Posts Tagged ‘Obama administration’

Six years late and too many lives short: Obama & Holder on racial profiling

Thursday, October 2, 2014 at 10:10 am by

Last month’s police crackdown in Ferguson, Missouri revealed to many Americans for the first time how unaccountable police have grown. Around the country, local police forces are effectively militarized, widely discriminate against people of color, and suppress democratic dissent despite its constitutional protection.

This week’s announcement of new forthcoming federal guidance by the Justice Department addressing racial profiling — as well as Holder’s decision to leave the Department — are welcome signs. Both, however, come with disturbing implications.

Better late than never

Proposed changes to the Justice’s Department guidance to law enforcement agencies include prohibiting religious profiling, and closing longstanding loopholes allowing blatant profiling in the context of national security and border integrity. These are intelligent choices, not only for the rights at stake, but also for the national security and border integrity interests that profiling also undermines.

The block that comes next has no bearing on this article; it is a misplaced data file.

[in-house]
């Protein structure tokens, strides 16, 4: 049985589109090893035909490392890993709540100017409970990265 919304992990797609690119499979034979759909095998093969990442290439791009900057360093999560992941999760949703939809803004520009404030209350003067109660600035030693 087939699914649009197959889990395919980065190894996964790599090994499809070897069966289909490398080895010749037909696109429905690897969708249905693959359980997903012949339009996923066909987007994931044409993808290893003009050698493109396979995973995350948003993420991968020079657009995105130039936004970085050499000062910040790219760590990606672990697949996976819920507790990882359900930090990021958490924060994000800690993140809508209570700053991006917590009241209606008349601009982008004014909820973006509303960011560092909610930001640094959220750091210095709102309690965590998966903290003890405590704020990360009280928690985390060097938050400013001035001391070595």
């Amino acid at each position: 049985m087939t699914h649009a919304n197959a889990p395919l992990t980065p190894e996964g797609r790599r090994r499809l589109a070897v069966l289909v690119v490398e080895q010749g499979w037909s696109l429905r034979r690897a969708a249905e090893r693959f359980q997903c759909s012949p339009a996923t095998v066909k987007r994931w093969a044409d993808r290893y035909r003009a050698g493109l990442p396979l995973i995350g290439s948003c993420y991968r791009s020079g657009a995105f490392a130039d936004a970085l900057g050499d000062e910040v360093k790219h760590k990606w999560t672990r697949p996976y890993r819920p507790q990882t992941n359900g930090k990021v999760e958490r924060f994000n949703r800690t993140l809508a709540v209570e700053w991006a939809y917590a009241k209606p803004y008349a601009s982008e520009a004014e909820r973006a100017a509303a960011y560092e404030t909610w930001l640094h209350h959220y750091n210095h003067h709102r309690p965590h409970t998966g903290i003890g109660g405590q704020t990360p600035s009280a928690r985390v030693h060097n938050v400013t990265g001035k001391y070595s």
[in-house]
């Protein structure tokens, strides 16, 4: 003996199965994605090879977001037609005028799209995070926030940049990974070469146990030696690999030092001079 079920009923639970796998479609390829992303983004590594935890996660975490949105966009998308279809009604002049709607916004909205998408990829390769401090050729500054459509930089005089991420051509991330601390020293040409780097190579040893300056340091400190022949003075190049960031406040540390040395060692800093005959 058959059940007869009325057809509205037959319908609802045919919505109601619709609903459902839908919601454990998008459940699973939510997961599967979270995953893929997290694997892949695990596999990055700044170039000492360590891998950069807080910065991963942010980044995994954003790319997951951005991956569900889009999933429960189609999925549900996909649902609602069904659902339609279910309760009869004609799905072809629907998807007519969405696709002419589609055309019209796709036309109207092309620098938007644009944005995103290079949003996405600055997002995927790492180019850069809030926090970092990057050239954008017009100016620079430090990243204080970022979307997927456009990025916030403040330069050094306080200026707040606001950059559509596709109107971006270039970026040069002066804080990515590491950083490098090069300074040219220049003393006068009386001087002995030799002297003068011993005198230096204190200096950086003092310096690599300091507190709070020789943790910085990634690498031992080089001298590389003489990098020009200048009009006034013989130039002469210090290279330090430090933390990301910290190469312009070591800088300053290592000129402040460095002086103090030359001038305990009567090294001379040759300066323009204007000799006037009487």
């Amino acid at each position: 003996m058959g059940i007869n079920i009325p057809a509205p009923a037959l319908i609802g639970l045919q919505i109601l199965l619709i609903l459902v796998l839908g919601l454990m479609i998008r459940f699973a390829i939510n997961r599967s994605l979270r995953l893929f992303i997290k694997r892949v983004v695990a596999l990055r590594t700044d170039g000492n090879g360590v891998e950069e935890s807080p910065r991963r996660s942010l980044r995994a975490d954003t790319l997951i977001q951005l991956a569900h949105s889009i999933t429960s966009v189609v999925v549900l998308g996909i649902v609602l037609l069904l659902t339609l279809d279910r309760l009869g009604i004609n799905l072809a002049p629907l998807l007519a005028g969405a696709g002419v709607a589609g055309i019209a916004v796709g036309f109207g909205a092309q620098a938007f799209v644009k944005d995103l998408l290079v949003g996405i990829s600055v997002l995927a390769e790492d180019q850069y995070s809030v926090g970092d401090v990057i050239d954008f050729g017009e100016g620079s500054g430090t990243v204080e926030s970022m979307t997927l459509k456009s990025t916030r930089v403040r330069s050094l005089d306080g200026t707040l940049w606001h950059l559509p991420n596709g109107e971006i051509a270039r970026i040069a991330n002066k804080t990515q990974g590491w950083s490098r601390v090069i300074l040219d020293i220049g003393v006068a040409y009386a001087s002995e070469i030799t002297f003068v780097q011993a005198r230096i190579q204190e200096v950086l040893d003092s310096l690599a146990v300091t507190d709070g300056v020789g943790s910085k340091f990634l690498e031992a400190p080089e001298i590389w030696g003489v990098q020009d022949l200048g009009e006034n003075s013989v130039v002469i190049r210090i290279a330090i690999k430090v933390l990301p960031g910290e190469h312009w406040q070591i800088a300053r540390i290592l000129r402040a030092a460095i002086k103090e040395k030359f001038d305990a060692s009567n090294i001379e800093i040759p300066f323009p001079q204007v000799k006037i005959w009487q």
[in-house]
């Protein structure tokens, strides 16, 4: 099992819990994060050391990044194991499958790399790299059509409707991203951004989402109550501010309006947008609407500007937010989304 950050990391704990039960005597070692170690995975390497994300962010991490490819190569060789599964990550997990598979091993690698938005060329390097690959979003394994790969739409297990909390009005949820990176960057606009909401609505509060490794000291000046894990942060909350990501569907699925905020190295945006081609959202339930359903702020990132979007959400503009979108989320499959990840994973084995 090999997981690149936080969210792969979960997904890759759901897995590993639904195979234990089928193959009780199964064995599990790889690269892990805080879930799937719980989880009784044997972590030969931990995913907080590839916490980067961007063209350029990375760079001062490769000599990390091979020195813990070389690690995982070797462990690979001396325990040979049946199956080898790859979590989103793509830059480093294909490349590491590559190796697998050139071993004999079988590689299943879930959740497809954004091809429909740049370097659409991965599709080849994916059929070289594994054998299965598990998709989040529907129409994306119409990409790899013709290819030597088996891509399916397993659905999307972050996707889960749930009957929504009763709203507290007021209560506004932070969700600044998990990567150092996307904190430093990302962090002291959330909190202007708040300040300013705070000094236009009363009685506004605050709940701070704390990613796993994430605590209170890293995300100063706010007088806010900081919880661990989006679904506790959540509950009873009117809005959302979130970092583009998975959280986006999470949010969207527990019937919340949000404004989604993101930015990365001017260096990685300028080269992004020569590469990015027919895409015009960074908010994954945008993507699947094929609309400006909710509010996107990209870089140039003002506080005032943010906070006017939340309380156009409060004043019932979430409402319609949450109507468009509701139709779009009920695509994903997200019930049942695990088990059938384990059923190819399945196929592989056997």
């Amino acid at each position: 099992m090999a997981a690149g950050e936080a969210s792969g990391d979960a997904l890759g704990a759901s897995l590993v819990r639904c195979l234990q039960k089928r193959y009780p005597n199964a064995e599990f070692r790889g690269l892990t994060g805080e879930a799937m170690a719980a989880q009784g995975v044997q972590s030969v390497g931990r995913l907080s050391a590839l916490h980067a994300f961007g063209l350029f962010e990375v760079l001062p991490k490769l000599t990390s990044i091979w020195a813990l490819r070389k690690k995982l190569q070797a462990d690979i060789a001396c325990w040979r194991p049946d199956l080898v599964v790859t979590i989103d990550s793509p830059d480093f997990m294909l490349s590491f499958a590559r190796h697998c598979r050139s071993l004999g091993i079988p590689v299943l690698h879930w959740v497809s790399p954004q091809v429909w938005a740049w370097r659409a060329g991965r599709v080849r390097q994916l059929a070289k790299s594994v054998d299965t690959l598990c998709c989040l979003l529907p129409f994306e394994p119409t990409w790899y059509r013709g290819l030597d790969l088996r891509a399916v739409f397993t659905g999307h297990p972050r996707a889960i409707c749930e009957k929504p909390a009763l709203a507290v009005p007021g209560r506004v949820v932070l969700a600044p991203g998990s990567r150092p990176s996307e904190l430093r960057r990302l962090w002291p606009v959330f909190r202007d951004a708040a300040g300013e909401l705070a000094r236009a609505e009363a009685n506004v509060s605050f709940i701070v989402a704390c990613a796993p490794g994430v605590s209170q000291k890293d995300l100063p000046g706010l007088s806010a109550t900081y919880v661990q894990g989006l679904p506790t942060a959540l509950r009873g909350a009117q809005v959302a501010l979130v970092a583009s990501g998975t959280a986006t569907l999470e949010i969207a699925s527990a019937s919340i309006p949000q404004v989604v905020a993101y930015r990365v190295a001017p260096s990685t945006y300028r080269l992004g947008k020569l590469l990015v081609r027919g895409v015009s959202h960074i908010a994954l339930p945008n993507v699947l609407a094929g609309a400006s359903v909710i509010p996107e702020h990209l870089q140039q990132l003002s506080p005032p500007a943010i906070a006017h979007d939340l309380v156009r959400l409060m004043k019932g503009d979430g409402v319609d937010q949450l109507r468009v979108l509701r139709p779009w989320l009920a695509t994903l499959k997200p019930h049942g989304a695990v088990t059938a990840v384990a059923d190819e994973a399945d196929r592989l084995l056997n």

The timing, however, is striking. First, why are these changes being implemented on the eve of the Attorney General leaving office? Without being codified in law, the new standards will survive only at the whim of the AG’s successors.


How fear mongering is destroying our rights

Wednesday, September 24, 2014 at 12:10 pm by
Last Thursday, BORDC’s executive director, Shahid Buttar, appeared on Uprising Radio. When speaking about fear mongering with regard to ISIS and homeland security, he said: